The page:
Nov. 24 (Bloomberg) -- Aston Martin owner Investment Dar Co. has received competing bids from Investindustrial and Mahindra & Mahindra Ltd. for half the sports-car maker, three people familiar with the matter said.
Investment Dar and other Kuwaiti investors who own Gaydon, U.K.-based Aston Martin may choose a winner as early as this weekend, said the people, who asked not to be identified because the talks are private. The buyer will get the stake as part of a capital increase, two of the people said.
Investindustrial, a European private-equity fund based in London, offered just under 250 million pounds ($401 million), said the people. Indian automaker Mahindra then trumped the offer with a higher bid, they said.
A decision would mark the end of a months-long search by Investment Dar to find an investor for Aston Martin, the maker of luxury sports cars featured in James Bond movies, people familiar with the matter said earlier this month. For Investment Dar, part of the group that bought Aston Martin from Ford Motor Co. for 503 million pounds in 2007, the proceeds would help the company pay off debt.
The winning bidder will get 50 percent of the voting rights and a 40 percent equity stake, one of the people said. Investment Dar, the other Kuwaiti investors and Aston Martin management will retain the rest, the person said.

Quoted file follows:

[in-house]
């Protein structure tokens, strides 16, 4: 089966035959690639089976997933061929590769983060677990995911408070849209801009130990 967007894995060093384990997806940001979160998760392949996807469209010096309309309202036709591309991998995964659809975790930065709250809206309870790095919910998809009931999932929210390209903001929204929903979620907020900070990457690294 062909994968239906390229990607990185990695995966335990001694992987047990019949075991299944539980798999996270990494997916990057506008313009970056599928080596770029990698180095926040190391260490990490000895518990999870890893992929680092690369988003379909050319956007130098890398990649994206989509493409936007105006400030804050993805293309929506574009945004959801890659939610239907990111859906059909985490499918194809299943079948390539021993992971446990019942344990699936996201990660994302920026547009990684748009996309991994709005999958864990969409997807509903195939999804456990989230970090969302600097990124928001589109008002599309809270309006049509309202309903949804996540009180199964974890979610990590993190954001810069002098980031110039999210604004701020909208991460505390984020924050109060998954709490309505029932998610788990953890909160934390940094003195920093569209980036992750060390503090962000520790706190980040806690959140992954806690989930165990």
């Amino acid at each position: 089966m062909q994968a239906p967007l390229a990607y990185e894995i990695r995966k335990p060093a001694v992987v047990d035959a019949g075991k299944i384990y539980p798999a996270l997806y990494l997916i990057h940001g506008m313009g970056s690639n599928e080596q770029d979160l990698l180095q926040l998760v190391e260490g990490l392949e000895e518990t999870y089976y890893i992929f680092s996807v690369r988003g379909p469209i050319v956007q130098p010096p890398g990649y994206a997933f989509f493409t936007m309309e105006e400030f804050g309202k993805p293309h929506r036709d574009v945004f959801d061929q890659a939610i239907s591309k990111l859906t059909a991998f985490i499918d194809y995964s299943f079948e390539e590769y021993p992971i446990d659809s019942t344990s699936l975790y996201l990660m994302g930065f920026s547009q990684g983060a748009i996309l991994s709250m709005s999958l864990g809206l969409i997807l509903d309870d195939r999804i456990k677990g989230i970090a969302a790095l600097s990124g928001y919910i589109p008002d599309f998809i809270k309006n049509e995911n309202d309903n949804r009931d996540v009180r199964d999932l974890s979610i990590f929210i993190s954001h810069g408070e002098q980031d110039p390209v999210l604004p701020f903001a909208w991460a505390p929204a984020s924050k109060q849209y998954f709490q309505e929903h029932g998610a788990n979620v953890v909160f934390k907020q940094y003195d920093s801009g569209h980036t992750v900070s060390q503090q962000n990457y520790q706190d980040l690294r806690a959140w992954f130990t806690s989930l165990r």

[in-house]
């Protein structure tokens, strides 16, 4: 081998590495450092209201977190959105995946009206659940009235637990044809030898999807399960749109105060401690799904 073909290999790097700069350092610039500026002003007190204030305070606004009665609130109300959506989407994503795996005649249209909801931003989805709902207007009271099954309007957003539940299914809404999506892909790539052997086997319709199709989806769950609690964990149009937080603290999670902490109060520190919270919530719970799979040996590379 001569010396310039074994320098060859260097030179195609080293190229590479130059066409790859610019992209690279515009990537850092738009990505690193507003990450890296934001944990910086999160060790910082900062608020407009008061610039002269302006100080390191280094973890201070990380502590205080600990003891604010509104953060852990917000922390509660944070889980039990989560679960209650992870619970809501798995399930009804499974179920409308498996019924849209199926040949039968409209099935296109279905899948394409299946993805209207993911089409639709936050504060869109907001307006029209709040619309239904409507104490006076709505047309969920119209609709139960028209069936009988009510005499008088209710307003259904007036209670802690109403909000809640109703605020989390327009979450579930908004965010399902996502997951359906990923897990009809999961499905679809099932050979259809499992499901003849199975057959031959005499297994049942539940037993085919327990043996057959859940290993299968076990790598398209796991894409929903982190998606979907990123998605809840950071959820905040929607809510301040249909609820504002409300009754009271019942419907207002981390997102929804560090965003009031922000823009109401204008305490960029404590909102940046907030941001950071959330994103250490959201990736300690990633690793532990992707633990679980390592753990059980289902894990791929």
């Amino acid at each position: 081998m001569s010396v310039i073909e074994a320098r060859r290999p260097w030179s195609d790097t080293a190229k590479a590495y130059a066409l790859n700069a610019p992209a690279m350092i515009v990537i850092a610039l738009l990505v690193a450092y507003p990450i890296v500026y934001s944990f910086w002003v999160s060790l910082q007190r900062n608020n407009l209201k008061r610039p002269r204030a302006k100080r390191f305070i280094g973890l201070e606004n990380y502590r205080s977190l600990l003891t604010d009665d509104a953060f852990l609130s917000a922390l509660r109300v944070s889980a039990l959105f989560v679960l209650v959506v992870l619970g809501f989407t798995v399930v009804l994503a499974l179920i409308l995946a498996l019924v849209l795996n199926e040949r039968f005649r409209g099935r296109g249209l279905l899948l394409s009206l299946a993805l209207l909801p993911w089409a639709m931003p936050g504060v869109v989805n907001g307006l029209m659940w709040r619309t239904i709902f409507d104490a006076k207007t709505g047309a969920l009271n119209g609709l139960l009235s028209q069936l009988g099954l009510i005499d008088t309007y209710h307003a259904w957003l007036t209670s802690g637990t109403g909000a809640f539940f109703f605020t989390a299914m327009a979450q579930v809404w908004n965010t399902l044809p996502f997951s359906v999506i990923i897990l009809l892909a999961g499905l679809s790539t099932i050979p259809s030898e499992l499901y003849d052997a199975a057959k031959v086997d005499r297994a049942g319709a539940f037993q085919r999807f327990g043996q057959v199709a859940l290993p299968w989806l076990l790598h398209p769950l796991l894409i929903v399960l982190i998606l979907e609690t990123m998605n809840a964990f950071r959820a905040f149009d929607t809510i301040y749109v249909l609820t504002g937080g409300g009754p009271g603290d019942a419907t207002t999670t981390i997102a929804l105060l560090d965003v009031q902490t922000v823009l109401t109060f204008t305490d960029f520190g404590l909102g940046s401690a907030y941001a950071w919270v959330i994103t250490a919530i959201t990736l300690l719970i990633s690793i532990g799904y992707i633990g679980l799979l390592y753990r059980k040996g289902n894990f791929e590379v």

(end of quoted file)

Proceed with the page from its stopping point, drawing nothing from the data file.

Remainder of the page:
Officials at Investindustrial and Aston Martin declined to comment. Mahindra and Investment Dar did not respond to requests for comment outside of regular business hours yesterday. The talks were reported earlier yesterday by Private Equity News.
A new backer for the iconic British brand may help the maker of the 1.2-million-pound One-77 to boost volumes and develop cars that can challenge Volkswagen AG’s Bentley and Fiat SpA’s Ferrari. Investindustrial earlier this year sold Italian motorcycle maker Ducati Motor Holding SpA to Volkswagen AG’s Audi brand.
Investindustrial’s offer for Aston Martin includes plans to use technology and car parts from AMG, the Mercedes-Benz unit that makes sports cars, said two of the people. The buyout firm will invest in Aston Martin’s existing models, and potentially add new vehicles, to attract buyers, they said.
An official at Daimler AG, which owns Mercedes, declined to comment.
While Aston Martin still gets engines from Ford, it lost access to Ford’s other resources after the sale and remains the only global luxury brand that’s not part of a larger auto group.
That independence could be a handicap with the auto industry under pressure to develop technologies to improve fuel efficiency. Bayerische Motoren Werke AG is investing more than 1 billion euros ($1.3 billion) this year on making engines more efficient and developing electric vehicles. That sum exceeds Aston Martin’s 2011 revenue of 507 million pounds.
The bulk of Aston Martin’s lineup consists of two-door coupes like the DB9, Vanquish and Vantage. It also offers the Cygnet city car, which is based on Toyota Motor Corp.’s iQ. Aston Martin vehicles have been featured in 11 James Bond movies, including the vintage silver DB5 in the latest one, “Skyfall.”
The British carmaker’s adjusted earnings before interest taxes, depreciation and amortization last year fell 18 percent to 76.2 million pounds, with deliveries steady at about 4,200 vehicles.